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Fall, 2017

The transition from cancer patient to cancer survivor is an occasion to celebrate, but also comes with questions and uncertainty. As more patients survive cancer, the health care field faces a new challenge: How to best manage the ongoing care of cancer survivors.
Jeff Smith's prostate cancer diagnosis changed his perspective on life. After his treatment ended, he decided to leave behind all of those aspects of his life he didn’t love and start a new journey based on human connections.
Cancer often creates a new normal for your life. Physical changes can occur as a result of surgery or treatment. Emotional changes may occur too, such as worry about progression or recurrence.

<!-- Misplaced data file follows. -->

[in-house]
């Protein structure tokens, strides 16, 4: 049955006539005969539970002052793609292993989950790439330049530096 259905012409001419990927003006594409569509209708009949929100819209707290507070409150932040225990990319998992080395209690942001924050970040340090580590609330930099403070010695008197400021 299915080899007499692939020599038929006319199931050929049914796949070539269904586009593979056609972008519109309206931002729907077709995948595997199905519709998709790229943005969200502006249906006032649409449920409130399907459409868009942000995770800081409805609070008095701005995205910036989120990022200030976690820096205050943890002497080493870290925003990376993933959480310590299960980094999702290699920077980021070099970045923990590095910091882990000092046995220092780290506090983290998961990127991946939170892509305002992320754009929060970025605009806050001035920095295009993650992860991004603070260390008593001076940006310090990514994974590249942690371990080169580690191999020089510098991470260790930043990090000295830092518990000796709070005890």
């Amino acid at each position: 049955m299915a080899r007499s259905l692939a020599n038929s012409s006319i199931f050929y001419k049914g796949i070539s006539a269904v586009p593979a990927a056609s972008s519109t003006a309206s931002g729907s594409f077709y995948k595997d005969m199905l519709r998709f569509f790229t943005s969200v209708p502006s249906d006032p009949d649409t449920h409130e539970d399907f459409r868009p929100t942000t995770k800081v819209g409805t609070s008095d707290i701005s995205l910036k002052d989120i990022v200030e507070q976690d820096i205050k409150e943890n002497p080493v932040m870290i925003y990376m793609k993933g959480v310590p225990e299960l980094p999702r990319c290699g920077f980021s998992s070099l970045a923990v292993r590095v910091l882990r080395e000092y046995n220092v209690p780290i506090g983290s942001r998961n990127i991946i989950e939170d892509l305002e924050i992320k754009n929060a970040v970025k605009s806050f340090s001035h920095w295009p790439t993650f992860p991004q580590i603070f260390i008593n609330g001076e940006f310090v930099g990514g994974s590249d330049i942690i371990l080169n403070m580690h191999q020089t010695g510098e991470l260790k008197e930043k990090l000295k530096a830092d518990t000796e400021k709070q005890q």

Janet Schuler doesn’t buy into the belief that ovarian cancer is a silent killer, with quiet symptoms that don’t speak up until it’s so advanced that a cure is not possible. Symptoms of ovarian cancer do speak -- she just doesn't think we know how to listen.
The Patient Assistance Center, located on level 1, room 1139 at the Rogel Cancer Center, provides many services in a single, convenient location to help patients dealing with barriers to health care. U-M social work resources, such as financial assistance for meals, prescription assistance, lodging, transportation and parking, are available.
Anti-cancer foods can bring lifelong, positive change and can reduce your risk of recurrence, as well as many other chronic diseases. The anti-cancer diet advises making half of what you eat every day fruits and vegetables -- the other half should be split between whole grains and lean protein.